Originally Posted by Chewy734 View Post
I agree with you Dave. With my 20D, I rarely used my 50mm f/1.8, but with my 5D2 I love the 50mm f/1.4 and use it often.
FF makes a world of difference on that lens.
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      08-22-2011, 09:21 PM   #20
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Quote:
Originally Posted by dcstep View Post
I found it very constraining vs. the options today. You either have to carry three other lenses or just miss shots that you'd get with a zoom.

Besides, on a 1.6x crop a 35mm is closer to a "normal" lens, if that's what you're trying to achieve. A fast 50mm made sense to me way back when I was shooting at ASA 25,100, 200 and, gosh darn, 400, but my modern cameras are WAY faster than that these days.

I had my 24-105mm on my 5D2 yesterday, shooting around Rockefeller Plaza, Top of the Rock, in a restaurant and on the street. I shot about 100-shots and they varied from about half at 24mm shooting archetectural to 90mm shooting friends and some icons. 50mm doesn't begin to be wide enough for scenics and archetectural with a field of view equivalent to 80mm. I did shoot a handful in the 80-90mm range, but those were more portrait style of people at the table or a head shot with the Empire State Building in the BG.

I had no bag or vest, just one camera and one lens. I checked the battery and card before I left the hotel and made sure that the lens was clean.

If we're going advise people to get one prime lens and they're buying a crop-sensor, I think that we should at least steer them toward a good 35mm. 50mm on a 1.6x crop starts getting what I consider a "portrait" lens. It's very limiting for most scenics and many "travel" shots. I think that starting with a kit zoom is a better position for most people today, particularly if it's a "true" wide-angle to portrait range zoom. If they can afford L-series and understand why, then go L, but I think most noobs will waste money with an L-series.

All my stuff is L-series and I don't know the alternative brands well at all, so I can't contribute specifically to a budget discussion, but I think that someone starting with a 50mm is going to soon want something else.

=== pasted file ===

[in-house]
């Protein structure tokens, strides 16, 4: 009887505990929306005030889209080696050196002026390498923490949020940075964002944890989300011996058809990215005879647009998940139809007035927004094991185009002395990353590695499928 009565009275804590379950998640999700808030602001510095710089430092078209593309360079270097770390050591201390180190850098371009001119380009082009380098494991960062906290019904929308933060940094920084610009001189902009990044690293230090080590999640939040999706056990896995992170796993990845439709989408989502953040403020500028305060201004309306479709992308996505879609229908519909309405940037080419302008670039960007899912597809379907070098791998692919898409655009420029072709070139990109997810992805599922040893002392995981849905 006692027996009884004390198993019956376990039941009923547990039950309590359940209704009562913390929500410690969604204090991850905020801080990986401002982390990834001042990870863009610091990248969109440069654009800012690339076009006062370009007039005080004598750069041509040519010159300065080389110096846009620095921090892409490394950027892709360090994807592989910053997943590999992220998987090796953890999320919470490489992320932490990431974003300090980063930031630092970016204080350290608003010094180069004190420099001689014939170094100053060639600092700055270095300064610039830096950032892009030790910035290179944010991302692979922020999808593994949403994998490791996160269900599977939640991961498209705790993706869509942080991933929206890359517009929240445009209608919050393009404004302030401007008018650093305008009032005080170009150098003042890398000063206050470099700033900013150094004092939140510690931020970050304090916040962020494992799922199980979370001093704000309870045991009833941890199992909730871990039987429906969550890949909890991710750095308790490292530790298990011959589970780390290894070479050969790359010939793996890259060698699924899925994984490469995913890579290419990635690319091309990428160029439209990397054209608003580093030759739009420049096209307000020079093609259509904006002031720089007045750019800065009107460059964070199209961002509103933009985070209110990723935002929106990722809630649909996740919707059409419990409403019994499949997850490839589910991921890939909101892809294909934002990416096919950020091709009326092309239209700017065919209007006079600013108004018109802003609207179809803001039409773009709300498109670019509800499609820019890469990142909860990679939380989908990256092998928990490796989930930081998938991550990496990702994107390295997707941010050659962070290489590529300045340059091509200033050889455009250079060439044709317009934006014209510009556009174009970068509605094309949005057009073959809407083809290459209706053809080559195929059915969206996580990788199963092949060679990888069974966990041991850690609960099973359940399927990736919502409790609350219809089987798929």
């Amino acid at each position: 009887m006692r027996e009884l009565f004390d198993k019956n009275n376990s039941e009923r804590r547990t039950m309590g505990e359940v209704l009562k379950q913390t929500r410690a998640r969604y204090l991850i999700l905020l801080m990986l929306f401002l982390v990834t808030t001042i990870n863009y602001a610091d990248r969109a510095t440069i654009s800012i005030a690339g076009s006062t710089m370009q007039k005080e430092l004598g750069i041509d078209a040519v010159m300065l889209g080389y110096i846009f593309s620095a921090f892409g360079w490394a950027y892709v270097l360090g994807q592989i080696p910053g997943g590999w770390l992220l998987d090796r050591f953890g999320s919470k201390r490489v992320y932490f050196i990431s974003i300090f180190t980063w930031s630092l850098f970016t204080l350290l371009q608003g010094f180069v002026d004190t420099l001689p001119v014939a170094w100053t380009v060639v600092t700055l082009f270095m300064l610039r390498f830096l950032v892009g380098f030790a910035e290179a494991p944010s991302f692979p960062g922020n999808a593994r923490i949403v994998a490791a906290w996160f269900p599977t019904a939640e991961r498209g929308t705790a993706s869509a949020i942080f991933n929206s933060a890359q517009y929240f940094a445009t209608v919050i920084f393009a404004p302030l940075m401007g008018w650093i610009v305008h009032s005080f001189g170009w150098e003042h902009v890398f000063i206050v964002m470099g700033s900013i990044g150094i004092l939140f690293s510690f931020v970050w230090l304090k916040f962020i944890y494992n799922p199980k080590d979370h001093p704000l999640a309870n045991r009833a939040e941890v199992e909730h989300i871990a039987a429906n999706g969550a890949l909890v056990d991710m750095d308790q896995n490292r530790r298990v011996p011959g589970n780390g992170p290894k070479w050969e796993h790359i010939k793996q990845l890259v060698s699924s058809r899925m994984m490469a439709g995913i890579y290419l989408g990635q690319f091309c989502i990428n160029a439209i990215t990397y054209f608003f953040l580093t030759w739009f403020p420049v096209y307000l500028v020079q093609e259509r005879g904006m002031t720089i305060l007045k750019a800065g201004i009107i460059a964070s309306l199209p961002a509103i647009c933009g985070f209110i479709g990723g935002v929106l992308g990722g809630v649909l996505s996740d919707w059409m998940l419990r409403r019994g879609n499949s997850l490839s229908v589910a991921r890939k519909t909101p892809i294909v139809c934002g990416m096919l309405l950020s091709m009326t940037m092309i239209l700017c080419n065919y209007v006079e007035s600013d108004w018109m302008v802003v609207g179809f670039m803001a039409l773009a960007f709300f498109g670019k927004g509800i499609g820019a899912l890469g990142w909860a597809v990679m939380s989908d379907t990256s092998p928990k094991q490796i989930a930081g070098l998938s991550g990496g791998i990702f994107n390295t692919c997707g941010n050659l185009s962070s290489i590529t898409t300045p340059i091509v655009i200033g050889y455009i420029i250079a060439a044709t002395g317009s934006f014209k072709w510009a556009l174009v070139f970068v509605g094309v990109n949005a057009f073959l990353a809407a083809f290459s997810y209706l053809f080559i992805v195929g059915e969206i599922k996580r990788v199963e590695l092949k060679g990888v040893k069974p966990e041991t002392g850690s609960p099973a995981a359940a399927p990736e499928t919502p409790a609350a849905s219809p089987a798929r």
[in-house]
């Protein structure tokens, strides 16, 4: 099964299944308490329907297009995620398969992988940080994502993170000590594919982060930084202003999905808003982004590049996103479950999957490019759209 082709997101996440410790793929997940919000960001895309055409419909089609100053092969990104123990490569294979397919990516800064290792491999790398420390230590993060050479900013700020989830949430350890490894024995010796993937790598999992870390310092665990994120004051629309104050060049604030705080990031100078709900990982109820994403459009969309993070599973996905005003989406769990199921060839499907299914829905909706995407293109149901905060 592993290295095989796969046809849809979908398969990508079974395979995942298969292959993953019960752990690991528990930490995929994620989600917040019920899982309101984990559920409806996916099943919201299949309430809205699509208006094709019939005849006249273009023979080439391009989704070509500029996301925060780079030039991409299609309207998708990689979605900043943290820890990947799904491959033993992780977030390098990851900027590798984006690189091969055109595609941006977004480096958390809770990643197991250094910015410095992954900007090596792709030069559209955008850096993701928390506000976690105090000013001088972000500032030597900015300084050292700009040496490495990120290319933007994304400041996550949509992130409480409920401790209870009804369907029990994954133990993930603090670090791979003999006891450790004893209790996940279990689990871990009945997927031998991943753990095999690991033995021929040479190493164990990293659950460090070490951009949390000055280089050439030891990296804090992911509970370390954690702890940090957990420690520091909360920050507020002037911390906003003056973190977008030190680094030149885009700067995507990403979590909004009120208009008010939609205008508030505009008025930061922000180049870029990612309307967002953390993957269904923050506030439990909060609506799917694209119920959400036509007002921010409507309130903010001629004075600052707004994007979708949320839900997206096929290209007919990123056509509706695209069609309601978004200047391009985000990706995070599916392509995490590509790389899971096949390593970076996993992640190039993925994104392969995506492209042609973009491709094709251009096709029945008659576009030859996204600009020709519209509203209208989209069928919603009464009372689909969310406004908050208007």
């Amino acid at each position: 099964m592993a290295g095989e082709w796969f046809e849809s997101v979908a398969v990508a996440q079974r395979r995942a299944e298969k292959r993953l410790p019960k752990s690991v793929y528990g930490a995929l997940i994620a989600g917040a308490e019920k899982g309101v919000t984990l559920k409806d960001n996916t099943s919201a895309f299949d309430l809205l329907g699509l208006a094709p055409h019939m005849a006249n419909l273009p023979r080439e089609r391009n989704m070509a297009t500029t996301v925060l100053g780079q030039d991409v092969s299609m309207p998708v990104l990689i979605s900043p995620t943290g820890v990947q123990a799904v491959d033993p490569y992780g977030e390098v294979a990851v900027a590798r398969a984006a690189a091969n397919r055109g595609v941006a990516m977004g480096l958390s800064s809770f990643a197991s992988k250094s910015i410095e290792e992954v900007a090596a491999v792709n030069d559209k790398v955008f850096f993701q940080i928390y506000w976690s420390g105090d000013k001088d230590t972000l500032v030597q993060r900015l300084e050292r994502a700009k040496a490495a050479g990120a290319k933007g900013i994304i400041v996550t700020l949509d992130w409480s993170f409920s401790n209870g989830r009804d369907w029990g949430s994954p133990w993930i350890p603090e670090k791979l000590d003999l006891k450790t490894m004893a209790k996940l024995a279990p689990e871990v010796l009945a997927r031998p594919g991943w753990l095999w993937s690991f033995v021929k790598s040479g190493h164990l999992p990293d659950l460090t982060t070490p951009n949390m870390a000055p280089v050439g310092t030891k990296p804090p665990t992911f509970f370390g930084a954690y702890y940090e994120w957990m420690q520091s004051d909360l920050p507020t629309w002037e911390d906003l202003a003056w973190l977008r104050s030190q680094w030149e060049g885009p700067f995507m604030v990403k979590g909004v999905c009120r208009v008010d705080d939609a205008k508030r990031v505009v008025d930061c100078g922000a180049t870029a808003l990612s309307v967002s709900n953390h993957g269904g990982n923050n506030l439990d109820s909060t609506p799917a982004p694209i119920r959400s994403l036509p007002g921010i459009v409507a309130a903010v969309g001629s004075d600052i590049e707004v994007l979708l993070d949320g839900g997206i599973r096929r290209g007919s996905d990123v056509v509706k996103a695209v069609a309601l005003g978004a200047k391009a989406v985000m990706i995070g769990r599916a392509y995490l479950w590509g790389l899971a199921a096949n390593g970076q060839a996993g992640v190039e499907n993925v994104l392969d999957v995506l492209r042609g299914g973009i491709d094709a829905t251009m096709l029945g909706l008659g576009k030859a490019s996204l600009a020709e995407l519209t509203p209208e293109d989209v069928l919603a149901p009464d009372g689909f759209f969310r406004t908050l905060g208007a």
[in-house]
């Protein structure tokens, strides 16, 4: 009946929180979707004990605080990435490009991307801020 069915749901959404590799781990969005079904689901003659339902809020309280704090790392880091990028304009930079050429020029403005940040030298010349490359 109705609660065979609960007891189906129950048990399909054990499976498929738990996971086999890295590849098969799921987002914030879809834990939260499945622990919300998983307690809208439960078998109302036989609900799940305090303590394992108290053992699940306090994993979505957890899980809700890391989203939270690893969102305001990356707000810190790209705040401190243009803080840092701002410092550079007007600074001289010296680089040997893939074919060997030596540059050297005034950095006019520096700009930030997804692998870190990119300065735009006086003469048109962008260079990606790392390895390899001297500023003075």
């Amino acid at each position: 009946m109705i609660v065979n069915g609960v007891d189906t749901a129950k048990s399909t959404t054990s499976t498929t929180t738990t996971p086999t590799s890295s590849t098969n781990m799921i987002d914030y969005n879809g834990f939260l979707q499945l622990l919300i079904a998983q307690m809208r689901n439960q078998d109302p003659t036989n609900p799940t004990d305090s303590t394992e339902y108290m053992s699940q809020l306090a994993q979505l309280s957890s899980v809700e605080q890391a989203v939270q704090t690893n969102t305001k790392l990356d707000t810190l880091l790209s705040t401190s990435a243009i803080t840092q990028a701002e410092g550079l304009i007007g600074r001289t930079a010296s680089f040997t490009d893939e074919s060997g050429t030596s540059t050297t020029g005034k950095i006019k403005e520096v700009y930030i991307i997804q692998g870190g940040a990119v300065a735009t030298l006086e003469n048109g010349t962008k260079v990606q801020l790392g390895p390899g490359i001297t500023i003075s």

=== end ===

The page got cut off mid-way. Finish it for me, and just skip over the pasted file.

Dave

Dave, Thank you for you honest opinion.
I was at my local electronics store yesterday and I spent some time with the 24-105mm f/4 L IS USM and I absolutley loved it. They did not have a 24-70mm f/2.8L for me to look at. Most guys around here have both of these lenses, but if you had to choose one, which one would that be and why?

Joe
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      08-22-2011, 09:33 PM   #21
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congrats on the new camera-

24-70mm f2.8 lens.


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      08-22-2011, 09:40 PM   #22
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Quote:
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Dave, Thank you for you honest opinion.
I was at my local electronics store yesterday and I spent some time with the 24-105mm f/4 L IS USM and I absolutley loved it. They did not have a 24-70mm f/2.8L for me to look at. Most guys around here have both of these lenses, but if you had to choose one, which one would that be and why?

Joe
If you can pony up for the 24-70, go for it. 2.8 produces some beautiful bokeh. Just beware it is one heavy son of a b*tch (nicknamed the brick). However that being said if this is your only lens and you want a touch more tele the 24-105 is also VERY nice. you lose 1 full stop of speed on the aperture end but that might not be the end of the world for you... especially for the price difference. I love my 24-70mm 2.8 and it's my go to, most used lens but I think I'd be 98% just as happy with the 24-105mm, I'm just a whore for extreme bokeh from the f/2.8.